There are many open-source tools to convert OpenAPI doc to generate client SDK of different programming languages, including Typescript. For example, you can use openapi-typescript-codegen 2 to generate Typescript interfaces and API request function calls, so you can properly type check your code related to the network requests. This process can be automated so that every time the API that you’re calling update its OpenAPI doc, the code generation will be rerun and the code will be updated automatically. Breaking changes that affect your usage, such as removing a field that your frontend code is using, will resulted in a type error.
Mock server generation
Similar to SDK generation, mock server generation is another types of code generation from OpenAPI spec, but for different purpose. Mock server code generated from OpenAPI spec is usually used for testing, where developer can start a server to simulate API behavior when running test for frontend application that call the API. In practice, how useful of this would hugely depends on the quality of the OpenAPI spec, e.g. the examples included in the spec, because the response returned by the mock server relies on that.
API Gateway configuration
API gateway is a common component in microservice architectures, where it sits between the client and all the backend services.
With OpenAPI doc, we can include certain requirements of our API operation, which can then be used to configure the API gateway. For example, we can specify the rate limits for a operation in our API. When the OpenAPI doc change, an automatic program can detects it and configures the API gateway rate-limiting rules accordingly.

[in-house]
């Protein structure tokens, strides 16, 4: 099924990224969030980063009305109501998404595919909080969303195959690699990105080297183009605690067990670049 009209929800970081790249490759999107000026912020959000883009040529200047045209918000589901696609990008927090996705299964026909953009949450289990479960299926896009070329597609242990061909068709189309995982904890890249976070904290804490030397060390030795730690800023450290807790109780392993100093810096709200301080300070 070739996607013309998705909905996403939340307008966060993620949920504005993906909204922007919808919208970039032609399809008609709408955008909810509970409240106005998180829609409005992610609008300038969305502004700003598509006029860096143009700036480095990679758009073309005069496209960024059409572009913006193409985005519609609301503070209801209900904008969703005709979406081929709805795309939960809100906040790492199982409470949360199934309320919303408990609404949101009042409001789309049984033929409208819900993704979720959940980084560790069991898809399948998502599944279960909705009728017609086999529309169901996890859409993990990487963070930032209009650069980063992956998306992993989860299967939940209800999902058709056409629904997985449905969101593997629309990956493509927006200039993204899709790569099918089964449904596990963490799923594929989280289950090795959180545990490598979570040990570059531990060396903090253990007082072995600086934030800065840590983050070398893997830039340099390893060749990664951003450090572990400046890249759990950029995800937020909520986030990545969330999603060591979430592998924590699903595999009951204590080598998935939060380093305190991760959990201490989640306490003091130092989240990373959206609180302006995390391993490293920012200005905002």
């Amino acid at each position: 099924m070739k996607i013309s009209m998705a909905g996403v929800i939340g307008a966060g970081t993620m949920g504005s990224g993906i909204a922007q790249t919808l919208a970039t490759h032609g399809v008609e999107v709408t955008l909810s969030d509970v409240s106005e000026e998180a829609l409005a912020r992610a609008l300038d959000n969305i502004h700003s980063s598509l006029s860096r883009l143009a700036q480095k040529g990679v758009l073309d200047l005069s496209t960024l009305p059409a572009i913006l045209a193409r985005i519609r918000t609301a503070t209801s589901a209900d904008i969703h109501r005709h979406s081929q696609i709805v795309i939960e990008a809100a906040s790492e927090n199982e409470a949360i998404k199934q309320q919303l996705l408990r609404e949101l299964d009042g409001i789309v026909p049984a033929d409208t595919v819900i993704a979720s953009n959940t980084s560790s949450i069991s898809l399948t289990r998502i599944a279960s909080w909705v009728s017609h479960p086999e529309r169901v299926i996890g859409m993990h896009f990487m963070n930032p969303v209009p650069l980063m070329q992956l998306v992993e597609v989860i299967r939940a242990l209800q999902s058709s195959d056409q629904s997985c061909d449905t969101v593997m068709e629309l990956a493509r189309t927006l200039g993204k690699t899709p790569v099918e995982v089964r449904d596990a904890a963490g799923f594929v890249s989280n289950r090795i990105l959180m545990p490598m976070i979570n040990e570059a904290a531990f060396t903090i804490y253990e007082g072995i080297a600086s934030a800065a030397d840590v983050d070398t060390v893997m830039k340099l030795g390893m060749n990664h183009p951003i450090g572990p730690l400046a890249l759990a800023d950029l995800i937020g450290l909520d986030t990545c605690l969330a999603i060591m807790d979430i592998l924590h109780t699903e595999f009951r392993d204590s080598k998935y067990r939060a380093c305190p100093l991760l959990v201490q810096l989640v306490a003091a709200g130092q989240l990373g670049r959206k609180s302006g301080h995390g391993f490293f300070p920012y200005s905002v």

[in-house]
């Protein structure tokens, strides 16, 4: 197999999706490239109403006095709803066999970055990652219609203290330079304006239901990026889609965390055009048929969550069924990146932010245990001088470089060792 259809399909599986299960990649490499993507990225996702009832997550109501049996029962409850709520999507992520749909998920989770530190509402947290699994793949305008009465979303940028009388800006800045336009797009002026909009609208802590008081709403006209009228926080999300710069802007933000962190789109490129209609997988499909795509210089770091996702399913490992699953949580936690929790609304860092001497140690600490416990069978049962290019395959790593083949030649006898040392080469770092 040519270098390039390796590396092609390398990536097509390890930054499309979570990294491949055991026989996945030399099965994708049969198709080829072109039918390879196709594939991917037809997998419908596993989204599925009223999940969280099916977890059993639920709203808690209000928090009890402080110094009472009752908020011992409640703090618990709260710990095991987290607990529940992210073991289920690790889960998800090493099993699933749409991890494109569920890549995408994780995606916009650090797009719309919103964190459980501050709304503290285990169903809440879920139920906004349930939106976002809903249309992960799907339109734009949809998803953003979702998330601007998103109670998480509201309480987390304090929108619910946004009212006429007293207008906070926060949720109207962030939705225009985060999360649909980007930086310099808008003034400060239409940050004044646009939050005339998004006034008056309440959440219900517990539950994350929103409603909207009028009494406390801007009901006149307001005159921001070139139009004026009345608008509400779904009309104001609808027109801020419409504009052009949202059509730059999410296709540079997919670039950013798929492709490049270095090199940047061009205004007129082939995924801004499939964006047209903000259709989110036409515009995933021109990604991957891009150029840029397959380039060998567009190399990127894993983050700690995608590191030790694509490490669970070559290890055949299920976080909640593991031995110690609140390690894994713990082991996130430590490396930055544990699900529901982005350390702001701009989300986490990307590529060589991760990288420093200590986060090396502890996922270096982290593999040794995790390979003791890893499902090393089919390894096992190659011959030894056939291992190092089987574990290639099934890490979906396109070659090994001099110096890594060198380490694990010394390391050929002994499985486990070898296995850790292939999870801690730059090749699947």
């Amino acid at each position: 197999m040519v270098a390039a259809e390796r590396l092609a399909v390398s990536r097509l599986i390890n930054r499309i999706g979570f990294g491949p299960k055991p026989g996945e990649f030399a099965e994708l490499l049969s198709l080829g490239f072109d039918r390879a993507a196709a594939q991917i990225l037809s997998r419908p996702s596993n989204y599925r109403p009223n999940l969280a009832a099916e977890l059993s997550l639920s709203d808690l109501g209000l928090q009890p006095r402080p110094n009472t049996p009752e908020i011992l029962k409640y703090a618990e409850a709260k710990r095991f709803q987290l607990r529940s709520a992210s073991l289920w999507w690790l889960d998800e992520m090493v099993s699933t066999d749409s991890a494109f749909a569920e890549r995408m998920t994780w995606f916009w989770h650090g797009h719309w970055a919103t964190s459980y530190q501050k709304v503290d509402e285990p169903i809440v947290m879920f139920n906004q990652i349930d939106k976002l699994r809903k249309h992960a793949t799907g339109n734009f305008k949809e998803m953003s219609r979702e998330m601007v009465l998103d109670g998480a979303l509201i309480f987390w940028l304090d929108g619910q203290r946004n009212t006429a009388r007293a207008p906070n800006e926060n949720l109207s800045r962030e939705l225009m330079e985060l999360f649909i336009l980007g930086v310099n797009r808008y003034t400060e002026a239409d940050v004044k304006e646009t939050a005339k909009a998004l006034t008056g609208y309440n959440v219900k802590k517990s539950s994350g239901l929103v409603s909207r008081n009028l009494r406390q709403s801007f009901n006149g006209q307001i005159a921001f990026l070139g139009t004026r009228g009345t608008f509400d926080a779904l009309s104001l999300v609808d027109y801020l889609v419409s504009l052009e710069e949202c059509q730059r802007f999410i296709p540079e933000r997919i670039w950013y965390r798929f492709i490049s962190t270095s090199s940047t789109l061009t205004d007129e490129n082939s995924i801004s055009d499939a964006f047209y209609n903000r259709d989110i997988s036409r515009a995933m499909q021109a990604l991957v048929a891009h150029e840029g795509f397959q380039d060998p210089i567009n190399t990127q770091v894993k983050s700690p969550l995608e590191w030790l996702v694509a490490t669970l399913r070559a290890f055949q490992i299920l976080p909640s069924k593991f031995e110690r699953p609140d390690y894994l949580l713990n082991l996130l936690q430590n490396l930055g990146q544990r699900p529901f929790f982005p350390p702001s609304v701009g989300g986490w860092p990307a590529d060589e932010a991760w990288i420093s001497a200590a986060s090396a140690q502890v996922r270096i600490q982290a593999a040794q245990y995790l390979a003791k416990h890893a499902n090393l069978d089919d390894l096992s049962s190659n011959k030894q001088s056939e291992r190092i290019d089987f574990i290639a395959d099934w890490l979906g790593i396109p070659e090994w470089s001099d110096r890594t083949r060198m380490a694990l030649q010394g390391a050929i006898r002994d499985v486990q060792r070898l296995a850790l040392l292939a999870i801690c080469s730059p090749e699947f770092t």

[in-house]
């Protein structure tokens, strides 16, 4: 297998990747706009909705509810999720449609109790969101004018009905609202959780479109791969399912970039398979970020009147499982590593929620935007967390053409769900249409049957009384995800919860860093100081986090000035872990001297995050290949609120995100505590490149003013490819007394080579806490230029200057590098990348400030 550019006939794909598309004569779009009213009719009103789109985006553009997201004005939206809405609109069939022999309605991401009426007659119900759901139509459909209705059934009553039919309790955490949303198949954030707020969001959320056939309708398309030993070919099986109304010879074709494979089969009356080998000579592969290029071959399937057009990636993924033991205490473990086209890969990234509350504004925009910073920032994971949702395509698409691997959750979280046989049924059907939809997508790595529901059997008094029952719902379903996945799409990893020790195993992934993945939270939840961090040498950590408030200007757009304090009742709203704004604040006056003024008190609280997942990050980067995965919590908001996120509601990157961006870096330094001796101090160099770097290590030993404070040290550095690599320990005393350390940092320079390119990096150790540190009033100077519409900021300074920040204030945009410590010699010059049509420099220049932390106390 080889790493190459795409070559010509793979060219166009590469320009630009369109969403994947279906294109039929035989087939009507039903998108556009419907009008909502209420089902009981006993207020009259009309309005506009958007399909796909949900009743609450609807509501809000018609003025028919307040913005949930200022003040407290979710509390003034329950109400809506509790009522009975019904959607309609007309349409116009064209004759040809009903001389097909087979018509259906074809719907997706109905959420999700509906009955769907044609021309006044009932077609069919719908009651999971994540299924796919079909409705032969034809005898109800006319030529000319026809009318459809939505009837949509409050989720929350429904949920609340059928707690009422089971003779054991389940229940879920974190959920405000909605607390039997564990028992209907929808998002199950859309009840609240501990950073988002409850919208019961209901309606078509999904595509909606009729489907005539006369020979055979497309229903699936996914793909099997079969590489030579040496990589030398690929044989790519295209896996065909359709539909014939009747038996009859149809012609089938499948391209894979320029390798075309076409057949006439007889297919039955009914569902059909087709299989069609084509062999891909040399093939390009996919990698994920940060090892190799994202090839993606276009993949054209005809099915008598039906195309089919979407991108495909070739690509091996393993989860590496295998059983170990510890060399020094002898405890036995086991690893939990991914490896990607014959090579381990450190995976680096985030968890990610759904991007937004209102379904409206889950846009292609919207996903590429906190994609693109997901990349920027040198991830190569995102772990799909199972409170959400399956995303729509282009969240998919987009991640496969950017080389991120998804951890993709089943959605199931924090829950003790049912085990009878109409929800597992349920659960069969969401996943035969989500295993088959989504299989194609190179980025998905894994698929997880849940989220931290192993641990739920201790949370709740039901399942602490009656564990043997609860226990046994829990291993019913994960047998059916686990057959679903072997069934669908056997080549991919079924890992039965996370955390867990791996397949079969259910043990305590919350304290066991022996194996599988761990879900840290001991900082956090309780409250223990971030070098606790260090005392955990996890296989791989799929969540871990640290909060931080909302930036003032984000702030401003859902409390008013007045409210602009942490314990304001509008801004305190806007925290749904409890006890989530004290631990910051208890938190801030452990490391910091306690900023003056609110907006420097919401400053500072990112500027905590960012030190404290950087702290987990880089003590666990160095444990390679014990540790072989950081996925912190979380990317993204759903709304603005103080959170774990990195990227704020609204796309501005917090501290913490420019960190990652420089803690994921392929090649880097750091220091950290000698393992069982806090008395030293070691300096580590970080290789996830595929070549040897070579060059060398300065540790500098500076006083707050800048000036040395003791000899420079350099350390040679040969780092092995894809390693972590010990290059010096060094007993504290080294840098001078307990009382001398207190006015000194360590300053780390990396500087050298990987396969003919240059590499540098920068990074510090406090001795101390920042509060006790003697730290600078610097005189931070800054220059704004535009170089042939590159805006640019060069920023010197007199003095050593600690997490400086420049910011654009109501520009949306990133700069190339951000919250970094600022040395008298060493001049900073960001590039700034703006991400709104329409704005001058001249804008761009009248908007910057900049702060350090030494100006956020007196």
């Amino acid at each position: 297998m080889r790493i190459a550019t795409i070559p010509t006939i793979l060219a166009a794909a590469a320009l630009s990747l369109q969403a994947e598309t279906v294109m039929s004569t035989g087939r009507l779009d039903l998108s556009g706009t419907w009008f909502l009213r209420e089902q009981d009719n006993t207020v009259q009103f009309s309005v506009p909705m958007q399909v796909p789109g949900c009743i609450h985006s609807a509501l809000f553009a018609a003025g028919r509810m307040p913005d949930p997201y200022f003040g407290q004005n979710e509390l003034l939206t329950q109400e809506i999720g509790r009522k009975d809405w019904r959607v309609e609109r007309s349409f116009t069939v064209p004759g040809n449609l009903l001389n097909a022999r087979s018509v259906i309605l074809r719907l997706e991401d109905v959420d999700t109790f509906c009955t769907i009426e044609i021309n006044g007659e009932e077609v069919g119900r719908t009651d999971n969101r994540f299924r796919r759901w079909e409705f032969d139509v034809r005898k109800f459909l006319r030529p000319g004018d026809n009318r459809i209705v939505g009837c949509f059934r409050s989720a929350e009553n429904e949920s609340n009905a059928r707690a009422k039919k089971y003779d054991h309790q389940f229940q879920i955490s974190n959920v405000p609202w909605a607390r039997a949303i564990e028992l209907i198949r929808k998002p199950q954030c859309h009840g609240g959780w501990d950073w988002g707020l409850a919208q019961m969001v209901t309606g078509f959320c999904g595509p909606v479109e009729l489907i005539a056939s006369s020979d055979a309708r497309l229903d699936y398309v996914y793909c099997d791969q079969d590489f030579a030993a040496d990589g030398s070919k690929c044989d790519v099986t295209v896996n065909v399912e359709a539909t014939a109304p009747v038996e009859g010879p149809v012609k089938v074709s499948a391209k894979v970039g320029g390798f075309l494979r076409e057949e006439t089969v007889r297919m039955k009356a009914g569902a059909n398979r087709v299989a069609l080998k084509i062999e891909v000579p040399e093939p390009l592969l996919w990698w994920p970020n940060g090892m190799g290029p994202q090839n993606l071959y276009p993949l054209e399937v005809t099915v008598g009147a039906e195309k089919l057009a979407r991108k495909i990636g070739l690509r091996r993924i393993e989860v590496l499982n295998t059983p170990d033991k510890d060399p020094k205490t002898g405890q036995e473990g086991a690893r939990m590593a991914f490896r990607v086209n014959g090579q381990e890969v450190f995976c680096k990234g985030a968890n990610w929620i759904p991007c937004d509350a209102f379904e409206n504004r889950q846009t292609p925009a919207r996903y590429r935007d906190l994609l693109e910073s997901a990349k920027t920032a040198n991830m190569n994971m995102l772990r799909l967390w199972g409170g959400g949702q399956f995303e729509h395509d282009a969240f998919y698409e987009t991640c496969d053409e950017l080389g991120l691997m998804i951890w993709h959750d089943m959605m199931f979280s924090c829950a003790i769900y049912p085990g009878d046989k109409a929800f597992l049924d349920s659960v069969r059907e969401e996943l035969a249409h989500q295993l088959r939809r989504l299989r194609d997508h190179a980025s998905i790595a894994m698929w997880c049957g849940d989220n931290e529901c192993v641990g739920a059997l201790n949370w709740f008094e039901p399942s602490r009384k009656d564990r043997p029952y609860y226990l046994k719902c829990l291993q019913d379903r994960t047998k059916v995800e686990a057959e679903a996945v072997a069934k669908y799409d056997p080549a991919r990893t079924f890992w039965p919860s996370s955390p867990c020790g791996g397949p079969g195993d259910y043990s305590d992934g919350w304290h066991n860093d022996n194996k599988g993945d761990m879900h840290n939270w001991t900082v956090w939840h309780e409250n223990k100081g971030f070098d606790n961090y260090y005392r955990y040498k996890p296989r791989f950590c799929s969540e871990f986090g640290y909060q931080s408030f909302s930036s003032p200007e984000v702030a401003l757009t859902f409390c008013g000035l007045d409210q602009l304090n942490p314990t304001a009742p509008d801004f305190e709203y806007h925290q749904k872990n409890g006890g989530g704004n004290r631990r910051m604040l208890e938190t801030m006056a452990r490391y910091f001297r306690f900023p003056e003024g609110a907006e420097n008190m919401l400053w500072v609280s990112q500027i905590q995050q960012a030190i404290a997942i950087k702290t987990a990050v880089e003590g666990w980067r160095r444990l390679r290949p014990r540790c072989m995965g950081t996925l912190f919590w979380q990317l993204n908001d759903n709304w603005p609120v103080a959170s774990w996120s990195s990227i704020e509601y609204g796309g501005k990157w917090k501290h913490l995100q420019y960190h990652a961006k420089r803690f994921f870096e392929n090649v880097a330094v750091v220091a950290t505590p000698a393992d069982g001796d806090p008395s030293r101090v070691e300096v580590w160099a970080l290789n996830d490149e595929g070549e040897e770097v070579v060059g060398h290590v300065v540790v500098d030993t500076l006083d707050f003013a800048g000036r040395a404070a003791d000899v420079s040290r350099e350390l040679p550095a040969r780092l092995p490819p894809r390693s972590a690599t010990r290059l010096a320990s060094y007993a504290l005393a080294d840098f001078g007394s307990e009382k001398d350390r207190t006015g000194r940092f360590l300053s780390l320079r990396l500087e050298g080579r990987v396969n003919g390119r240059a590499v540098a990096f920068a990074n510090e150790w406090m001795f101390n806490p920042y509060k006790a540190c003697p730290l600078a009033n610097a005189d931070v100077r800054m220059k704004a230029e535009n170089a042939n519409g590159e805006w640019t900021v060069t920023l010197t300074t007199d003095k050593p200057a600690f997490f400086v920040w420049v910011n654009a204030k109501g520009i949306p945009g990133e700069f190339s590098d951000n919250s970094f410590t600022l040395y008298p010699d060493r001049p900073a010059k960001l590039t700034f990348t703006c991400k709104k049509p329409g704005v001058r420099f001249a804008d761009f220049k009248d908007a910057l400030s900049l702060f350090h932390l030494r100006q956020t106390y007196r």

Edge function generation
Edge functions are lambda functions that run at the “edge”, somewhere near to your users. If you’re not familiar with edge functions, one way to think about it is that it is like CDN, but for lambda functions. Edge functions allows us to run code closer to our users, provide faster response.
As authorization requirements and request body schema could be described in OpenAPI doc, we can technically use Open API doc to generate edge functions that validate the request payload at the edge, before the request reaches our server.
Breaking change detection
When an API is used by many clients, such as in a large company or the API is released to external parties, it is crucial to avoid breaking changes without proper planning and announcement. As it is easy to parse OpenAPI spec, there are libraries (such as this
openapi-diff package) to detect breaking changes of the API such as:
- removal of path
- removal of method
- addition of required fields in request payload
- removal of fields in response
To make this automation easier, it is one of the best practices to commit the OpenAPI doc into your source control.
For backend developers that maintain REST API server, OpenAPI integrates with many tools to help with their developments and communications with other stakeholders. For frontend developers, it allows us to generate code that we prefer not to write manually. OpenAPI may not sounds as cool as GraphQL or gRPC, but because it integrates well with many programming languages and frameworks, it may be the only feasible solution in companies that use REST APIs or multiple backend languages.